Baidu leads China's self-driving charge in Silicon Valley
Baidu is set to announce partnerships with Chery Automobile and other automakers to develop software for self-driving cars, according to a person familiar with the matter.
The goal is to put those vehicles on the roads in China, the world's biggest auto market. Baidu and other Chinese developers hope to embed the same technology in exported Chinese vehicles for sale in the United States.
Baidu Inc, known as China's Google, is playing a central role in that effort. Like Waymo, the self-driving arm of Google parent Alphabet Inc., Baidu is using what it has learned in mapping and artificial intelligence to design software for self-driving cars.
Its project, unveiled in April, is named Apollo after NASA's moon-landing program. The name indicates the scale of Baidu's ambition, but also the difficulty of the project.
It is by no means clear that it will succeed in one of the most competitive segments of the technology industry. Chief scientist Andrew Ng and self-driving unit manager Jing Wang left earlier this year to form their own startups.
"The competition for talent is keen," said Jingao Wang, the new chief of Baidu's Silicon Valley self-driving team, in an interview at its technology center in the shadow of NASA's Ames Research Center in Sunnyvale, California. "There is never enough."
Baidu has at least one advantage over Waymo, based just five miles away at the sprawling Googleplex in Mountain View. It now has a presence in the United States, whereas Alphabet has no footprint in China, after Google shuttered its website there in 2010 rather than bow to the government's internet censorship.
Silicon Valley dragons
In 2011, Baidu was one of the first Chinese companies to set up a base in Silicon Valley, in order to tap the world's deepest tech talent pool. Since then, it has made itself the center of a "China network" of almost three dozen firms there, through investments, acquisitions and partnerships.
Over six years, Baidu has assembled a formidable 200-person tech team, recruiting from top U.S. universities and established technology leaders such as Google, Facebook and Microsoft.
Baidu has expanded its technical capability through the acquisition of vision and robotics startup xPerception, a close partnership with chipmaker Nvidia Corp. It has also invested in other Silicon Valley firms such as Velodyne, an expert in lidar.
Baidu was followed by Tencent Holdings, China's largest internet company, which has bought its way into Silicon Valley. This year, Tencent made a $1.8-billion (12.2 billion yuan) investment earlier this year in Tesla Inc., the California electric car maker which is also working on self-driving technology.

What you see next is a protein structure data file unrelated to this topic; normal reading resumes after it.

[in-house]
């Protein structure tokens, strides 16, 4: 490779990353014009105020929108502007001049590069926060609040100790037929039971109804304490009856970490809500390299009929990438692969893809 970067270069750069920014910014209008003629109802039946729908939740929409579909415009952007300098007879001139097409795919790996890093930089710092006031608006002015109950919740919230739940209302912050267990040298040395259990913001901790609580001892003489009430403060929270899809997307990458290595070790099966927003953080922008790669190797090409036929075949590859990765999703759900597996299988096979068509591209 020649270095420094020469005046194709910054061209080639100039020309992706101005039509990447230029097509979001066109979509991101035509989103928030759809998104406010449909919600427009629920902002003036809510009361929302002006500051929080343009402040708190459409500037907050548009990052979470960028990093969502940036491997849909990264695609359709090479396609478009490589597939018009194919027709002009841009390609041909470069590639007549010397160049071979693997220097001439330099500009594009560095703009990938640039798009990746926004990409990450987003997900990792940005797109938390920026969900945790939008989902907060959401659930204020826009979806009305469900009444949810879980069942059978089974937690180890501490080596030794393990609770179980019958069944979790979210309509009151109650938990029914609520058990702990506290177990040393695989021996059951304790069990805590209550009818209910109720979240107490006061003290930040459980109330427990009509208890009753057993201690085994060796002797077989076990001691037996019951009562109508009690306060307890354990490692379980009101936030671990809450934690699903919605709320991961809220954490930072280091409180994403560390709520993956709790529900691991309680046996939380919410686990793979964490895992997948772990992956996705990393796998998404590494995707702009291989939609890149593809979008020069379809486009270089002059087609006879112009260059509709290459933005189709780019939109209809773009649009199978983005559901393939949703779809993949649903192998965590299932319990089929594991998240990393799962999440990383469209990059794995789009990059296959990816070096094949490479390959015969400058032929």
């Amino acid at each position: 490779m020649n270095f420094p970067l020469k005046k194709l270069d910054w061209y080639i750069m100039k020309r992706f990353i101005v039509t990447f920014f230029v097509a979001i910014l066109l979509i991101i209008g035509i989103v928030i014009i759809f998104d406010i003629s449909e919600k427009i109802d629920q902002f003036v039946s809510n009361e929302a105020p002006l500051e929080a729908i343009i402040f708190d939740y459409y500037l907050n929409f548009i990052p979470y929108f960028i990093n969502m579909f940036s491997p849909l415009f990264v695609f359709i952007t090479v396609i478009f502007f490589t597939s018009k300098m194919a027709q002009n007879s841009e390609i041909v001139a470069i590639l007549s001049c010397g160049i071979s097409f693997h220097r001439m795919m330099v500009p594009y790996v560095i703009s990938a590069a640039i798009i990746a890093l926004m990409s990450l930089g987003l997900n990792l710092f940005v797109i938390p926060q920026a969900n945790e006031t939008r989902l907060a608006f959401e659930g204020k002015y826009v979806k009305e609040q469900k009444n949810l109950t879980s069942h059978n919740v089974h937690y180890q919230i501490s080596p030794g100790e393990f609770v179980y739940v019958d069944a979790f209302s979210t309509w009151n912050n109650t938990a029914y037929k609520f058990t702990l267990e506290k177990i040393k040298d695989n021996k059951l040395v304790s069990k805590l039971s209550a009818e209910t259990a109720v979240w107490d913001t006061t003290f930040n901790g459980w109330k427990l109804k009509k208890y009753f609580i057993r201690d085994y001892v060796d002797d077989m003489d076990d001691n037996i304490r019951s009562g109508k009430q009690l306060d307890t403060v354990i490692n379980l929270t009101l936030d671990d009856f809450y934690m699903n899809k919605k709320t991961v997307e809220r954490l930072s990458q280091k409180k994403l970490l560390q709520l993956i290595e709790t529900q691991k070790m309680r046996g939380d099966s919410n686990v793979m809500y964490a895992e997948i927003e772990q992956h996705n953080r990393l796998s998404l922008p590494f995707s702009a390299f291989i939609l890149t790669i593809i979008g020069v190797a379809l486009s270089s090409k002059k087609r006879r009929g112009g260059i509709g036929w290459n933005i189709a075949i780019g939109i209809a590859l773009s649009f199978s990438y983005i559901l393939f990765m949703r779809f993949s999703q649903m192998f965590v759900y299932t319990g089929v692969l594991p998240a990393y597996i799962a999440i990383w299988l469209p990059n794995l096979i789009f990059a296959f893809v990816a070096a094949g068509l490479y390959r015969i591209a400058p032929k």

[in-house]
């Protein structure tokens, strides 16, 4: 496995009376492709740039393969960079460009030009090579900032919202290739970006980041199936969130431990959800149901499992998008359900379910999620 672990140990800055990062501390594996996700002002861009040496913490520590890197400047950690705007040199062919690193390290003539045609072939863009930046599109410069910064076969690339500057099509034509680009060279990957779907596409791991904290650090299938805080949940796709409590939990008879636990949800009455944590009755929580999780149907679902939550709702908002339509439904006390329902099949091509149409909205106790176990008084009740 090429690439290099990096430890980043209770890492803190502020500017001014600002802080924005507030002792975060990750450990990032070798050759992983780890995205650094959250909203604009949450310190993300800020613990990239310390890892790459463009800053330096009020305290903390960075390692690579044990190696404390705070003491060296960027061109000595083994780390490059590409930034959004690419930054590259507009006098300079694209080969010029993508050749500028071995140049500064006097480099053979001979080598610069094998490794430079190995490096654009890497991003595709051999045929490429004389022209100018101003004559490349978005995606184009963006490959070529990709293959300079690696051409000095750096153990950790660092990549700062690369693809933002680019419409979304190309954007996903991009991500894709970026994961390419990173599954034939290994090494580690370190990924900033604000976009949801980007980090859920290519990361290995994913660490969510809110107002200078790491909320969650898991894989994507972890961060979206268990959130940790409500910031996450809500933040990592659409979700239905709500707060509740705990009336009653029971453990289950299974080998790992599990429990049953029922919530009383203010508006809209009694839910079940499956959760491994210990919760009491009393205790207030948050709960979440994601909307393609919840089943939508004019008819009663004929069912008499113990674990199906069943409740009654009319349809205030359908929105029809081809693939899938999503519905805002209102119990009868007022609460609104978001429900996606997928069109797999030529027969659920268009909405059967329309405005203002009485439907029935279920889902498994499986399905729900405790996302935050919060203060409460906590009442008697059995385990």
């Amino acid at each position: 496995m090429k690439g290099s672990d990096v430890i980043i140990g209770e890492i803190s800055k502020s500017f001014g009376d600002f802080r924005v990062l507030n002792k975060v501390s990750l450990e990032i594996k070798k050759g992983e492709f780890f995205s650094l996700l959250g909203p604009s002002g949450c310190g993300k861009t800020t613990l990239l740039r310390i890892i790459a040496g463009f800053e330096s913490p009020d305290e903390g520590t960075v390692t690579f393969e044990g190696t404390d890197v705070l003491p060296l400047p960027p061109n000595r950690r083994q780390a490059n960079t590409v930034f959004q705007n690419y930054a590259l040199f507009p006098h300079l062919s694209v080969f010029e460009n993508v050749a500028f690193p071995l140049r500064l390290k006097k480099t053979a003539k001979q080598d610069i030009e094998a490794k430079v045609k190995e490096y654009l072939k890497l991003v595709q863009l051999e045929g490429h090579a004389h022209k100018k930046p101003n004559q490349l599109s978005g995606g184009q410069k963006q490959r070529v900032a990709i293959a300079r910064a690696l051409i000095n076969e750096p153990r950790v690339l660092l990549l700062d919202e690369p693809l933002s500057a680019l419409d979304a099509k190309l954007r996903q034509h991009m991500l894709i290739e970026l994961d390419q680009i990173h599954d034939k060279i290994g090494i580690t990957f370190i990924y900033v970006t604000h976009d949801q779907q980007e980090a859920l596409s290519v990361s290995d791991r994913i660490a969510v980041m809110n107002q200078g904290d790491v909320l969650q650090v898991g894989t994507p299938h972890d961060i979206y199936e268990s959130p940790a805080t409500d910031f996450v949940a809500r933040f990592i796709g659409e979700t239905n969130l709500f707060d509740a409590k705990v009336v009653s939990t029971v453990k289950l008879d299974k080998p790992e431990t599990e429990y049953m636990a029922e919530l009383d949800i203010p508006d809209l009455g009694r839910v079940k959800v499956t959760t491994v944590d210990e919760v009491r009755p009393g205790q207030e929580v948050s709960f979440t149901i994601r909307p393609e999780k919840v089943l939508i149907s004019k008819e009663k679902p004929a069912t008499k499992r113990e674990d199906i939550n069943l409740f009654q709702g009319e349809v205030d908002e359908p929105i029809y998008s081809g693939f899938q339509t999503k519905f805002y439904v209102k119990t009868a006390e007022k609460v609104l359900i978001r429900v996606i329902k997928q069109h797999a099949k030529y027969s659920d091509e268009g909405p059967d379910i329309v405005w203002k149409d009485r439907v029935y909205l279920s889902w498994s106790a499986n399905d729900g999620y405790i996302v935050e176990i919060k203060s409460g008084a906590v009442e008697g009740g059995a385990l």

Baidu and Tencent have teamed up to bankroll Nio, a startup aiming to put autonomous electric vehicles on American and Chinese roads by 2020, which is now valued at $2.8 billion.
Nio has its main offices in Shanghai and San Jose in Silicon Valley. Not far away, another Chinese-funded self-driving startup, Faraday Future, has a small team of engineers working from the U.S. office of sister company LeEco.
The money that Baidu and other Chinese investors have invested in Silicon Valley has driven up the value of mobility startups such as Zoox, said Evangelos Simoudis, a Palo Alto venture investor.
Pivot to AI
Chinese newcomers have now spread across the San Francisco Bay Area. Palo Alto, the birthplace of Silicon Valley, has emerged as a financial hub for China-connected venture capital firms such as GSR Ventures and ZhenFund.
In neighboring Menlo Park, the center of U.S. venture capital, Shanghai Automotive Industry Corp. has a technical center that houses its investment arm. China-backed Lucid Motors, a self-driving electric vehicle startup, also makes its home in Menlo Park.
"It takes the whole industry to make self-driving become real, instead of one company," said Amy Gu, managing partner of Hemi Ventures, a Silicon Valley venture capital firm that invests in autonomous vehicle startups. "It is not only about spending money, but about being able to come up with real products for which customers will pay."
It is not clear how quickly -- if at all -- Baidu will get to the point of producing such a product.
The company is struggling with a decline in its core advertising business, hurt by government curbs on medical ads in China and some unsuccessful side ventures. It is now looking to shift its focus to artificial intelligence under the guidance of Qi Lu, a former Microsoft executive. Self-driving is a key application of that.
Baidu has not specified how it intends to make money from the open-source Apollo project. But it has said it will integrate cloud-based data services into the platform, much as Google has done with its ubiquitous Android smartphone operating system.
The company may fill in some details at a developer conference it has scheduled for July 5 in Beijing, when it releases some Apollo technology for cars on urban streets and will announce its first manufacturing partners.
That could be a turning point when the technology focus begins to shift from California to China, according to Simoudis.
"The dependence on Silicon Valley talent may not be eliminated, but it will continue to diminish as the Chinese build their own capabilities," he said.